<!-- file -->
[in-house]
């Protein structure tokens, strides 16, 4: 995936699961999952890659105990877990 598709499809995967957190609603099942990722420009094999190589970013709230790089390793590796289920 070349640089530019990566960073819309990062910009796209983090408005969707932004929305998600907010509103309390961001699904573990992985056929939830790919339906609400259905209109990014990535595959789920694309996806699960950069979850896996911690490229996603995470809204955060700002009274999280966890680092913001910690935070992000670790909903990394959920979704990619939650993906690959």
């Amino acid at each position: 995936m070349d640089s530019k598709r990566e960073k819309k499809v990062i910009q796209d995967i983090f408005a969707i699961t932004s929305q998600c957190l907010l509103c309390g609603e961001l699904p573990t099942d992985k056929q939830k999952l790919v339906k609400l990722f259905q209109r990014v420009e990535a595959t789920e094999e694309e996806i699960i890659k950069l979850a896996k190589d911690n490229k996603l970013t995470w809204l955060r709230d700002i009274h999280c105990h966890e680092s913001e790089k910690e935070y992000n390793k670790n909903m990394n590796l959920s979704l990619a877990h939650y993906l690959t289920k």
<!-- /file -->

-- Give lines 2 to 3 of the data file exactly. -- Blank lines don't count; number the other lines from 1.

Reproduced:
């Protein structure tokens, strides 16, 4: 995936699961999952890659105990877990 598709499809995967957190609603099942990722420009094999190589970013709230790089390793590796289920 070349640089530019990566960073819309990062910009796209983090408005969707932004929305998600907010509103309390961001699904573990992985056929939830790919339906609400259905209109990014990535595959789920694309996806699960950069979850896996911690490229996603995470809204955060700002009274999280966890680092913001910690935070992000670790909903990394959920979704990619939650993906690959």
């Amino acid at each position: 995936m070349d640089s530019k598709r990566e960073k819309k499809v990062i910009q796209d995967i983090f408005a969707i699961t932004s929305q998600c957190l907010l509103c309390g609603e961001l699904p573990t099942d992985k056929q939830k999952l790919v339906k609400l990722f259905q209109r990014v420009e990535a595959t789920e094999e694309e996806i699960i890659k950069l979850a896996k190589d911690n490229k996603l970013t995470w809204l955060r709230d700002i009274h999280c105990h966890e680092s913001e790089k910690e935070y992000n390793k670790n909903m990394n590796l959920s979704l990619a877990h939650y993906l690959t289920k």